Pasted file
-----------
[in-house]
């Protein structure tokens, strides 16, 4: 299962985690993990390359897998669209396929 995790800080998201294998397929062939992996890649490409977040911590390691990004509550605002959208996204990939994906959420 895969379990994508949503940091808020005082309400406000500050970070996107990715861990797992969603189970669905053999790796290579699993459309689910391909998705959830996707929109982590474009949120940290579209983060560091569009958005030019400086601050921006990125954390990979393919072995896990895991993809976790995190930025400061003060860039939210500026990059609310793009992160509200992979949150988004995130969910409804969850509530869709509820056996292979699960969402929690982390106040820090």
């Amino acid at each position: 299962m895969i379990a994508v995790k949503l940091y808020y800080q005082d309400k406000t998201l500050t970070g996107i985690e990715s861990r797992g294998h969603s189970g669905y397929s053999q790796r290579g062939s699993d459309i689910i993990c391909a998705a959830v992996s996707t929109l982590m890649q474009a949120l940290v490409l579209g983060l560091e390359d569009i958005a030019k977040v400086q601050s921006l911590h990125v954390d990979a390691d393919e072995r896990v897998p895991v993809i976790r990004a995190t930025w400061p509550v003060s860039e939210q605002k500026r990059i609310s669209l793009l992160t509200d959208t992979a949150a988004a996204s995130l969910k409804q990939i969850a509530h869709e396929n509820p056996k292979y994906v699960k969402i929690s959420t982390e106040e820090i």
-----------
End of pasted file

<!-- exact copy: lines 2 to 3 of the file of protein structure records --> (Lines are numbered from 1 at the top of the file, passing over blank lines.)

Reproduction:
């Protein structure tokens, strides 16, 4: 299962985690993990390359897998669209396929 995790800080998201294998397929062939992996890649490409977040911590390691990004509550605002959208996204990939994906959420 895969379990994508949503940091808020005082309400406000500050970070996107990715861990797992969603189970669905053999790796290579699993459309689910391909998705959830996707929109982590474009949120940290579209983060560091569009958005030019400086601050921006990125954390990979393919072995896990895991993809976790995190930025400061003060860039939210500026990059609310793009992160509200992979949150988004995130969910409804969850509530869709509820056996292979699960969402929690982390106040820090």
């Amino acid at each position: 299962m895969i379990a994508v995790k949503l940091y808020y800080q005082d309400k406000t998201l500050t970070g996107i985690e990715s861990r797992g294998h969603s189970g669905y397929s053999q790796r290579g062939s699993d459309i689910i993990c391909a998705a959830v992996s996707t929109l982590m890649q474009a949120l940290v490409l579209g983060l560091e390359d569009i958005a030019k977040v400086q601050s921006l911590h990125v954390d990979a390691d393919e072995r896990v897998p895991v993809i976790r990004a995190t930025w400061p509550v003060s860039e939210q605002k500026r990059i609310s669209l793009l992160t509200d959208t992979a949150a988004a996204s995130l969910k409804q990939i969850a509530h869709e396929n509820p056996k292979y994906v699960k969402i929690s959420t982390e106040e820090i």